View Responsibly: Online Liquor Videos Need to Craft Careful Mesage
A good portion of the world is spending a good portion of this week drunk.
It’s nothing to be proud of that many user-generated videos are created by people under the influence, sometimes under the nastiest of situations. It’s a pretty stupid thing to do, but alcohol makes people do stupid things.
New Year’s Eve, historically, is when people alcohol makes people even more stupid.
Liquor marketers seem a little constrained by social media and online video, perhaps because they don’t want to be accused of targeting youthful drinkers.
But the fact is, Generation Y, the people born between 1982 and 1995, have grown up with the Internet, YouTube, Twitter, Facebook and other social media. There’s nothing more social—or, eventually, potentially socially destructive—than drinking.
So, manufacturers have to craft careful messages.
According to the marketing firm Scalable Social Media’s partner and analyst Alisa Meredith spirits manufacturers need to to be careful before creating online content that might be interpreted as targeting younger drinkers (just like just about every beer or hard liquor ad I’ve ever seen on TV does).
She notes that the distilled spirits industry’s own trade association’s guideline says digital marketing should only be placed where 71.6% of the likely audience are of legal drinking age.
Quoting VentureBeat stats, Meredith says about 85% of Facebook users are 25 or older. About 78% of Twitter users, 88% of Pinterest, and 95% of LinkedIn users are 25+5%. On the other hand 45% Google Plus users are under 25.
Her advice: Make sure you check ages before you let Internet visitors see your online videos. (Researching this blog, I was always asked my age when I visited alcohol related sites. I put in under 21 ages on a few sites and was turned away.)
But Meredith's advice also is, don’t ignore online media, expecially to reach the Milennials who are both of age and watching videos.
That demographic, Meredith says, is a consumer group 65 million strong.. She notes that in the U.S. alone, Generation Y “uses the Internet for entertainment and socializing more than any other group, so if you have been ignoring social media, feeling that your customers don’t use it, it’s time to think again!”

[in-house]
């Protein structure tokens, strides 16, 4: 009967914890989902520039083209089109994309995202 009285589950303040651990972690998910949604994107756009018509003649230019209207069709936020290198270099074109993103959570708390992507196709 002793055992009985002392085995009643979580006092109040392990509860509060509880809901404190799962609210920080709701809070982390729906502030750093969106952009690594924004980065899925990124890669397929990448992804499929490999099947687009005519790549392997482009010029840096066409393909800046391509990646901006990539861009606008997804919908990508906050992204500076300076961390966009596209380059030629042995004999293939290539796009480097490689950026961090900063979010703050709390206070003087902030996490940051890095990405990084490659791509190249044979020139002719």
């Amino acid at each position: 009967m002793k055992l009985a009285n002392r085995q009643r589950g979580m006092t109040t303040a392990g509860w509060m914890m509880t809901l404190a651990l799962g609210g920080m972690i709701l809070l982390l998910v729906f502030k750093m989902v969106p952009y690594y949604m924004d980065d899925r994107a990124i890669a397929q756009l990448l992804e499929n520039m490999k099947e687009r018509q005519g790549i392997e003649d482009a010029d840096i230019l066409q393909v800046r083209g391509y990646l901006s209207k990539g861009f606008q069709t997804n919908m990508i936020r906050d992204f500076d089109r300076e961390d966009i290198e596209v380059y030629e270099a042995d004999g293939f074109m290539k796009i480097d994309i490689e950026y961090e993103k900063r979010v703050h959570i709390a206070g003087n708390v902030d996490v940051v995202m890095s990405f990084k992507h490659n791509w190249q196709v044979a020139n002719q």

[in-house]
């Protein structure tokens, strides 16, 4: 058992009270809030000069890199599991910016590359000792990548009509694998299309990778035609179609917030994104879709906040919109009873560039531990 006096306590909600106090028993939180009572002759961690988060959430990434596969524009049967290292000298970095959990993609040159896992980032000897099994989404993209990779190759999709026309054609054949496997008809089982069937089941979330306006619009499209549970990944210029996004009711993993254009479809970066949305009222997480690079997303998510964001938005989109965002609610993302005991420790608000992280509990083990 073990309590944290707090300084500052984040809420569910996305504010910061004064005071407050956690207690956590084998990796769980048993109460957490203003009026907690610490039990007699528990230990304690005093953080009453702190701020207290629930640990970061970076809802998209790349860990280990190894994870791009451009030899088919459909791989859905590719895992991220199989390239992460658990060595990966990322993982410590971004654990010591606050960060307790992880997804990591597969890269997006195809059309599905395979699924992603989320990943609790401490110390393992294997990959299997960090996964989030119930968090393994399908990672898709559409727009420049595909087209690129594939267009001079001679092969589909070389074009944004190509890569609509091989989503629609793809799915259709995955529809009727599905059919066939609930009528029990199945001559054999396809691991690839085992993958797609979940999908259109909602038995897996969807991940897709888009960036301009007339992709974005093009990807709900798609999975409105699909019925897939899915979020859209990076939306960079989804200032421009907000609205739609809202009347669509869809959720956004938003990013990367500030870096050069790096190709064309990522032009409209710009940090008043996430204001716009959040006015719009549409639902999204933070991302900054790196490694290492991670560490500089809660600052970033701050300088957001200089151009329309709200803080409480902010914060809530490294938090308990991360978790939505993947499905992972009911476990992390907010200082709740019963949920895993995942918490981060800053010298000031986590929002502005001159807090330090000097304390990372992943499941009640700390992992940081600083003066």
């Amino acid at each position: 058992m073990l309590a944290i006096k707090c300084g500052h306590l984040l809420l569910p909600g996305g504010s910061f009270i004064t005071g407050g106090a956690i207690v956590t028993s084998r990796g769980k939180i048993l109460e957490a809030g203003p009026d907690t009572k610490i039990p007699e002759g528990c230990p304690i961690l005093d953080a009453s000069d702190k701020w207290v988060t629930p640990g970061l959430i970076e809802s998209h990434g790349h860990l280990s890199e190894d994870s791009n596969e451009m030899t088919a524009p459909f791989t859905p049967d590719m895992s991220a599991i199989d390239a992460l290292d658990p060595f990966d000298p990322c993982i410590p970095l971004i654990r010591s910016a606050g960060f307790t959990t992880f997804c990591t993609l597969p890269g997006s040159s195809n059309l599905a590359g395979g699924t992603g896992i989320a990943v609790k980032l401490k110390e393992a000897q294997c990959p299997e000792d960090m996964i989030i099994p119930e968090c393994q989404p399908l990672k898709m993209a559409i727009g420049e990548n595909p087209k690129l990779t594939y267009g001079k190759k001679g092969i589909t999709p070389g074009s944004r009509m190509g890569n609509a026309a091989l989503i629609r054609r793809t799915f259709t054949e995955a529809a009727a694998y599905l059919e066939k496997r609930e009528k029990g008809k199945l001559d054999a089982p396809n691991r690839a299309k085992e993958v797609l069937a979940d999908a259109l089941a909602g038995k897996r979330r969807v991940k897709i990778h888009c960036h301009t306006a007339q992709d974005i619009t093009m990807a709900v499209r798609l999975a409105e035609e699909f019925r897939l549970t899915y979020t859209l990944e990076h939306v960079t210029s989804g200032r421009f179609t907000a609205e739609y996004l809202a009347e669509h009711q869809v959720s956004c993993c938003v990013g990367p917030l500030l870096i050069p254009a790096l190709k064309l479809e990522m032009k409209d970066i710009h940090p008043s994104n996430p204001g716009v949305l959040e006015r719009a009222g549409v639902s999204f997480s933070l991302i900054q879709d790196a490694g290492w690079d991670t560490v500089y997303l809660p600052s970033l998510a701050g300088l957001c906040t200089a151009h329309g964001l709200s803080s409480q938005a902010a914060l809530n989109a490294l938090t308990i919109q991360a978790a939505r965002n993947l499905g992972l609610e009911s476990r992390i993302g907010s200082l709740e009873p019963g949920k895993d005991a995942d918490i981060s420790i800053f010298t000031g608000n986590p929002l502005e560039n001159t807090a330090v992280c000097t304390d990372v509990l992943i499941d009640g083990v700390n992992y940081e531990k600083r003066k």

On the Business 2 Community Website, Ben Richardson there posted five of the best liquor-themed online campaigns for the holiday seaason.
High on his list were holiday themed ads that coincide with Southern Comfort’s “Whatever’s Comfortable” campaign. (Sober people may disagree but to me, those Southern Comfort commercials, which play off the idea that Southern Comfort drinkers are clueless, are horrible. They feature a paunchy dude wearing a too-tight swimsuit wandering around with a drink in his hand. He’s clueless, all right. And he certainly wouldn’t in any James Bond kind of way, get the girl. Or even get close to the girl. The Dos Equis guy would have him arrested.)
Others mentioned by Business2Business were Patron’s Tequila, Grey Goose Vodka and a Smirnoff’s Vodka giveaway .
Richardson’s favorite was a Jack Daniel’s video on its Facebook page, that seemed right out of the Budweiser playbook. This one used 140 Jack Daniel’s barrels arranged to stack up like a Christmas tree.
There is also another commercials that promoted its Operation Ride Home in which the Tennessee whiskey maker teamed with the Armed Services YMCA and Facebook to visitors to help provide the money for 425 military families to get together for the holidays.
These things seem more designed to make you cry than make your drink. Neither video says much about the brand, or even hints at the effects or taste of Jack Daniel’s. But in the end, maybe that is the best way to promote liquor online.